Let be distribution functions, , and is long-tailed. If the conditions of Theorem 4.6 are satisfied, then and are tail equivalent if and only if , that is, at least one of the distribution functions and is tail equivalent to .

## 5. Further Corollaries for an Extended Set of Weight Functions

First we consider the extension of the set

Definition 5.1.

for all . By one denotes the set of the functions for which the convergence in (5.1) is uniform on , for any .

Remark 5.2.

It is clear that , and if and only if , where is defined by .

Remark 5.3.

It can be seen that if and only if .

Remark 5.4.

The above remarks show that our main results, Theorems 3.1–3.4, can be easily reformulated for the class , assuming that we replace the hypotheses (H) and by and , respectively. In fact we use the following modified hypotheses.

is finite, whenever is oscillatory.

is finite for every , and the improper integral is finite, whenever is oscillatory.

The extended form of Theorem 3.1 is as follows.

Theorem 5.5.

is finite.

is finite.

and , defined in (3.8), are finite.

The extensions of Theorems 3.3 and 3.4 are similar and are left to the reader.

## 6. Power-Type Weight Function and The Role of The Middle Term

The introduction of our middle term was motivated by two independent papers [2, 4]. In both papers power-type estimations have been proved for the solutions of functional differential equations and of the wave equations with boundary condition, respectively. The joint idea was to transform the original problems into a convolution-type form. By treating the convolution form, power-type estimations were given without investigating any limit formula.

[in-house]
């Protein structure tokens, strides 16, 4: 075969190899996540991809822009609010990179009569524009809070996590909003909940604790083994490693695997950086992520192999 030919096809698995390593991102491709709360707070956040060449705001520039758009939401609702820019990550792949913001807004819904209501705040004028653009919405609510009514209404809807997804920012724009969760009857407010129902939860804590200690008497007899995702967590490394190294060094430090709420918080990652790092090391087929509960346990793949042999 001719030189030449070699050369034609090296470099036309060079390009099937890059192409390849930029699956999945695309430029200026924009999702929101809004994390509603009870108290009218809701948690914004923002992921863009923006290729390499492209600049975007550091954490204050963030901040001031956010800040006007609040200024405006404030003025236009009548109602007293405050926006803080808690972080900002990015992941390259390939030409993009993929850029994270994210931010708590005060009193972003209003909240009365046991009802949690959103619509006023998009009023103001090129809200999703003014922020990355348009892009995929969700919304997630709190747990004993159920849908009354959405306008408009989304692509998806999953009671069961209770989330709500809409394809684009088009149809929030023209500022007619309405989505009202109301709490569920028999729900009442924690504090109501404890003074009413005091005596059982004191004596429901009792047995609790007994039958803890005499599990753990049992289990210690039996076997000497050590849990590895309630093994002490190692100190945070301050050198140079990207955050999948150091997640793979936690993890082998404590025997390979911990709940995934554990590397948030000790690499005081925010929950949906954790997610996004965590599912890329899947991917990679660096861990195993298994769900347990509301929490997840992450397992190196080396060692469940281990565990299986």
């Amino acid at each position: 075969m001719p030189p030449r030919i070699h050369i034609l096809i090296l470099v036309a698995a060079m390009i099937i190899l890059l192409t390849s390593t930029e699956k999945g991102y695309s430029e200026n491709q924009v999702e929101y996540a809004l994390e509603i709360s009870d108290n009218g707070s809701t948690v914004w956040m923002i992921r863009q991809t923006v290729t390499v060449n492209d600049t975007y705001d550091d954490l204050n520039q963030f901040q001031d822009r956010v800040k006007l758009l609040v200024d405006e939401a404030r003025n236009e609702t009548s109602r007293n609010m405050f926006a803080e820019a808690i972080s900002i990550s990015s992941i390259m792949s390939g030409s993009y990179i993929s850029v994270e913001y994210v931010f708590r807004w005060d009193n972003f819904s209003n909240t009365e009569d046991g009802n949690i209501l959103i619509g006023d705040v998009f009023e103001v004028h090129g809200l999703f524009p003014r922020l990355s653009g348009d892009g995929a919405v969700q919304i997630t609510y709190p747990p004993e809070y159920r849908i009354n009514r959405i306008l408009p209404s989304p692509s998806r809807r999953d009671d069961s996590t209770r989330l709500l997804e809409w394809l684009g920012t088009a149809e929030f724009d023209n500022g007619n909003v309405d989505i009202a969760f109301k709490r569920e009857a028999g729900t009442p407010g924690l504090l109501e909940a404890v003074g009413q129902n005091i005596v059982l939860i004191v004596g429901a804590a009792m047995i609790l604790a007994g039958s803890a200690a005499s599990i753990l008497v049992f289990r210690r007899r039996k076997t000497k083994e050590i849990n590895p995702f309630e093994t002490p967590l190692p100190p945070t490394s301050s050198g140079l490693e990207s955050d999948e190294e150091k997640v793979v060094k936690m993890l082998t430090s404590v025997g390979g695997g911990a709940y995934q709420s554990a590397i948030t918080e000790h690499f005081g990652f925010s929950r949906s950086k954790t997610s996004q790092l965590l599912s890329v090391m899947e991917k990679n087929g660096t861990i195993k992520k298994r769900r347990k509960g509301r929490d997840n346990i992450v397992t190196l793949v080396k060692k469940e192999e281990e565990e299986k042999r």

As a consequence of Theorem 3.4, we prove the next result, and as a corollary of it we give a power-type limit formula.

Theorem 6.1.

and , defined in (3.16), are finite.

The following corollary is a generalization of Theorem 1.2 and shows the importance of our middle term when is a power-type function.

Corollary 6.2.

where is the Beta function, that is, ( is the well-known Gamma function).

## 7. Preliminary Results

In this section we state and prove preliminary and auxiliary results. They will be used in the proofs of our main results in the next section. denotes the set of the positive integers.

Proposition 7.1.

Let and such that is finite for any with a fixed Then .

Proof.

Proposition 7.2.

Let and . Then the following hold.

(b) where is the only element of the set .

- (b)

Since is arbitrarily chosen, statement (b) is proved.

Proposition 7.3.

Let and assume that , that is, . If then

Proof.

for any fixed . This completes the proof as .

Definition 7.4.

It is clear that for any fixed is a measure on (the unit mass at ), and .

Proposition 7.5.

and let be a sequence of nonnegative numbers. Suppose .

Proof.

The proof is complete.

Definition 7.6.

continuous for all continuous .

Definition 7.7.

Proposition 7.8.

where the convergence is in the weak topology of .

Proof.

For any the function denotes the characteristic function of

for all large enough. Here we used the conclusion of the first part of our proof and statement (b) of Proposition 7.2. Since is fixed but arbitrary, the proof is complete.

Corollary 7.9.

(a)If is Borel measurable and Riemann integrable on any interval , then .

Proof.

- (c)

Since is arbitrary, this completes the proof.

Proposition 7.10.

Proof.

Thus the above-defined mappings are decreasing, and hence their limits exist in as . When is eventually nonpositive, then the above procedure can be applied for The proof is complete.